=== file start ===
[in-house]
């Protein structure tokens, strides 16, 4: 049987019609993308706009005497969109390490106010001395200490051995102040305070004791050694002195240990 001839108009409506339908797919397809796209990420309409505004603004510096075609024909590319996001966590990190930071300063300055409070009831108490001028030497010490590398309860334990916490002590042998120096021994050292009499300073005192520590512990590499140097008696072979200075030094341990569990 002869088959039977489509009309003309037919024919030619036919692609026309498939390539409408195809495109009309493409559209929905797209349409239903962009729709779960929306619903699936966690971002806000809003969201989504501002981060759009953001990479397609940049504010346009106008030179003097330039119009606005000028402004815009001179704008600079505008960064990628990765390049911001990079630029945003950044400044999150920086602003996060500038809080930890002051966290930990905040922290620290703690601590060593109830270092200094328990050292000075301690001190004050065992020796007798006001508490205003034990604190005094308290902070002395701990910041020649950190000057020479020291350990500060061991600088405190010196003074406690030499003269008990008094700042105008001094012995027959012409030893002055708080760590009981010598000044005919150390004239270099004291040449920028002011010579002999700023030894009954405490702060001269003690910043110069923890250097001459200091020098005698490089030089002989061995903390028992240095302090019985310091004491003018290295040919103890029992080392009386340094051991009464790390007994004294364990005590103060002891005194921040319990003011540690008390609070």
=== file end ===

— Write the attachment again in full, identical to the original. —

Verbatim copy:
[in-house]
């Protein structure tokens, strides 16, 4: 049987019609993308706009005497969109390490106010001395200490051995102040305070004791050694002195240990 001839108009409506339908797919397809796209990420309409505004603004510096075609024909590319996001966590990190930071300063300055409070009831108490001028030497010490590398309860334990916490002590042998120096021994050292009499300073005192520590512990590499140097008696072979200075030094341990569990 002869088959039977489509009309003309037919024919030619036919692609026309498939390539409408195809495109009309493409559209929905797209349409239903962009729709779960929306619903699936966690971002806000809003969201989504501002981060759009953001990479397609940049504010346009106008030179003097330039119009606005000028402004815009001179704008600079505008960064990628990765390049911001990079630029945003950044400044999150920086602003996060500038809080930890002051966290930990905040922290620290703690601590060593109830270092200094328990050292000075301690001190004050065992020796007798006001508490205003034990604190005094308290902070002395701990910041020649950190000057020479020291350990500060061991600088405190010196003074406690030499003269008990008094700042105008001094012995027959012409030893002055708080760590009981010598000044005919150390004239270099004291040449920028002011010579002999700023030894009954405490702060001269003690910043110069923890250097001459200091020098005698490089030089002989061995903390028992240095302090019985310091004491003018290295040919103890029992080392009386340094051991009464790390007994004294364990005590103060002891005194921040319990003011540690008390609070």